The list of constitutional provisions impacted by Dickinson is a very long one. Consider the Great Compromise by which Senators were allocated by state and Representatives by population. As Dickinson hinted in his ratification-era Fabius letters, he had promoted a formula of this sort long before the other delegates acceded to it.

Dickinson sponsored the resolution that allocated at least one Representative to each state. In his draft plan for a constitution, he inserted the first rudimentary version of the Necessary and Proper Clause. (It would have authorized Congress to “pass Acts for enforcing” other congressional laws.) Amid debate over whether the Constitution should create a federal judiciary below the Supreme Court, he suggested the compromise whereby Congress received power to decide the issue. Despite misgivings, he made the motion to permit the president to be impeached. An opponent of the slave trade, he eventually helped broker the compromise whereby the trade was left untouched for several years, with power in Congress to abolish it thereafter.

Of course, he did not always get his way. He initially favored allocating members of the House of Representatives by wealth and tax contributions rather than by population. Eventually, he yielded to the convention’s conclusion that population generally was a fair proxy for wealth. The exception to the link between population and wealth was slavery, because of the lower productivity of slaves compared to freemen, white or black. The three-fifths compromise was the convention’s effort to quantify the difference, but Dickinson unsuccessfully opposed it.

Perhaps his most notable contributions pertained to the structure of the Senate. He suggested terms of office both staggered and long—although his initial preference was for seven years rather than six. He proposed that the Senate equally represent the states and that Senators be selected by the state legislatures. He sought to adapt British precedent to American conditions: Just as the House of Lords was necessary to protect the nobility and the royal veto to protect the Crown, the Senate would protect the states. Dickinson could look simultaneously back to the past and forward to the future.

This faculty surfaced again during the debate over the Origination Clause. In British parliamentary practice (adopted in modified form in some of the new state constitutions) all money bills originated in the Commons. The Lords could approve or disapprove them, but could not amend them. In conjunction with Virginia’s Edmund Randolph, Dickinson successfully fought for a requirement that all revenue bills, but not all money bills, arise in the House of Representatives, with the Senate enjoying power to amend.

Some delegates believed limiting revenue origination to the House was irrational, and they buttressed their opposition by reciting difficulties experienced in a few states with origination clauses in their recently-adopted constitutions. Madison in particular launched a convoluted attack against an origination rule.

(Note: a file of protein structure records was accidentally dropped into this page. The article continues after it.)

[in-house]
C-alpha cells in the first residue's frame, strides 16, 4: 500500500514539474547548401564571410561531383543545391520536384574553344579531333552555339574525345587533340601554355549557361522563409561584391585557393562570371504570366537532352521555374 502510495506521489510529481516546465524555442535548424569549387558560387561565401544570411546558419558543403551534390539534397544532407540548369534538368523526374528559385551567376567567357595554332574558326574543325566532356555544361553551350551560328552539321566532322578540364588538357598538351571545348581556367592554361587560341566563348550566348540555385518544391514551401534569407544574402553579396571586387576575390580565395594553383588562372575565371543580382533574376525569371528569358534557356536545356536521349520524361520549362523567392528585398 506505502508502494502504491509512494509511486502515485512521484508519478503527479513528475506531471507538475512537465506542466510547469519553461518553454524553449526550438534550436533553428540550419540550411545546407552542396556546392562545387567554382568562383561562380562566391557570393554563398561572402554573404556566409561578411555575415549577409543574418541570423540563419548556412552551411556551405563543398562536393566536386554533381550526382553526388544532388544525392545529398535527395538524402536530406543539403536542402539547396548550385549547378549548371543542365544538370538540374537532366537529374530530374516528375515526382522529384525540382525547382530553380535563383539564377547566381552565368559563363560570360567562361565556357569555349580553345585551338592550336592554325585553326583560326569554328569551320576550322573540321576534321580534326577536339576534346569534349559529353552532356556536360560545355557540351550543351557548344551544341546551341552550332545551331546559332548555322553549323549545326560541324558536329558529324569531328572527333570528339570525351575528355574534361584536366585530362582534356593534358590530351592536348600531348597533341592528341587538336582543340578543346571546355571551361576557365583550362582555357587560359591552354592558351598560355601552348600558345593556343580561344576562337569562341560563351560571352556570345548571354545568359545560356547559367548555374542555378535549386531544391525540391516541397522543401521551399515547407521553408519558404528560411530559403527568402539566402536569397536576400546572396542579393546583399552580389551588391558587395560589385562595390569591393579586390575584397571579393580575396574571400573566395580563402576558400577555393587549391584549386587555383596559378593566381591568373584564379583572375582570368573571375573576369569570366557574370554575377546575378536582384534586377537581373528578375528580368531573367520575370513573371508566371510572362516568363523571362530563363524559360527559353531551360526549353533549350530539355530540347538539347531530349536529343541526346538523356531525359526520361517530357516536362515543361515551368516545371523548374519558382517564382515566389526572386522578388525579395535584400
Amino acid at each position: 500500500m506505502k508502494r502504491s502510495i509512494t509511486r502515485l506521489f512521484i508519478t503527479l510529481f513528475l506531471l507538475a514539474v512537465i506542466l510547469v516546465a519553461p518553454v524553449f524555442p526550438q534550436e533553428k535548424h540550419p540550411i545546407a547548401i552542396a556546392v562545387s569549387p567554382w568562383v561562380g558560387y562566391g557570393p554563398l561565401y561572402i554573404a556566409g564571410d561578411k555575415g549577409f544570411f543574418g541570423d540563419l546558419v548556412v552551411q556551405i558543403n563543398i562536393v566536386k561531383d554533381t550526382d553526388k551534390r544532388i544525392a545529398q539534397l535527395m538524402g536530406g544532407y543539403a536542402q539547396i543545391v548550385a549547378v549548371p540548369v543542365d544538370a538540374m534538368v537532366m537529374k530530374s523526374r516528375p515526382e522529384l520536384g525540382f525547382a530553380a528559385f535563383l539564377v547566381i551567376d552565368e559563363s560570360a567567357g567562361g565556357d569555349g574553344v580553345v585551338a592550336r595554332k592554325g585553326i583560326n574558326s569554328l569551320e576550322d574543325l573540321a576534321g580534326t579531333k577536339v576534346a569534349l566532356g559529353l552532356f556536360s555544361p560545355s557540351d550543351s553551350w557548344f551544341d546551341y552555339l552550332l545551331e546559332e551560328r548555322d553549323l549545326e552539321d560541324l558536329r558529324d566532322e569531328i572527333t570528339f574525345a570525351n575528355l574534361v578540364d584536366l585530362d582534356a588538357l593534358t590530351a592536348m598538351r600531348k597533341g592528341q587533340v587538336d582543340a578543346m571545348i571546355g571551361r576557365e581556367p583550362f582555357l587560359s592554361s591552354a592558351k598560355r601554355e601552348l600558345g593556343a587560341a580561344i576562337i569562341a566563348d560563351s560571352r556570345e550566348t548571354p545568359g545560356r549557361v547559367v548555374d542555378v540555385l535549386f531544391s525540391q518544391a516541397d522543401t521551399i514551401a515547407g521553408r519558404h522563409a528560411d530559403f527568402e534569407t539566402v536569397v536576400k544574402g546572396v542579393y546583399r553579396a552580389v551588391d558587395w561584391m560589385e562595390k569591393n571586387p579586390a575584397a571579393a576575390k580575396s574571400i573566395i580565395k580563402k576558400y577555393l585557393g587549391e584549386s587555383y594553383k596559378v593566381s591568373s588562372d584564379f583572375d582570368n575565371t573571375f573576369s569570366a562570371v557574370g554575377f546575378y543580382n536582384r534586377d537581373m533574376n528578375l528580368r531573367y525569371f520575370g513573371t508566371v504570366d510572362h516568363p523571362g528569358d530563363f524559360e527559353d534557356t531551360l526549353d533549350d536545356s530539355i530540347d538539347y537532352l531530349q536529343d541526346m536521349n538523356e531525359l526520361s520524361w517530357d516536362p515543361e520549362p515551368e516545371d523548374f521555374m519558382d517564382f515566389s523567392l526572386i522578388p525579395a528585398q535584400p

Dickinson’s response to Madison was his most famous speech of the convention. This is the version reported by Madison himself:

Experience must be our only guide. Reason may mislead us. It was not Reason that discovered the singular & admirable mechanism of the English Constitution. It was not Reason that discovered or ever could have discovered the odd & in the eye of those who are governed by reason, the absurd mode of trial by Jury. Accidents probably produced these discoveries, and experience has give a sanction to them. . . . And has not experience verified the utility of restraining money bills to the immediate representatives of the people. Whence the effect may have proceeded he could not say; whether from the respect with which this privilege inspired the other branches of Govt. to the H. of Commons, or from the turn of thinking it gave to the people at large with regard to their rights, but the effect was visible & could not be doubted. Shall we oppose to this long experience, the short experience of 11 years which we had ourselves, on this subject. . . [A]ll the prejudices of the people would be offended by refusing this exclusive privilege to the H. of Repress. and these prejudices shd. never be disregarded by us when no essential purpose was to be served. When this plan goes forth, it will be attacked by the popular leaders. Aristocracy will be the watchword; the Shibboleth among its adversaries. Eight States have inserted in their Constitutions the exclusive right of originating money bills in favor of the popular branch of the Legislature. Most of them however allowed the other branch to amend. This . . . would be proper for us to do.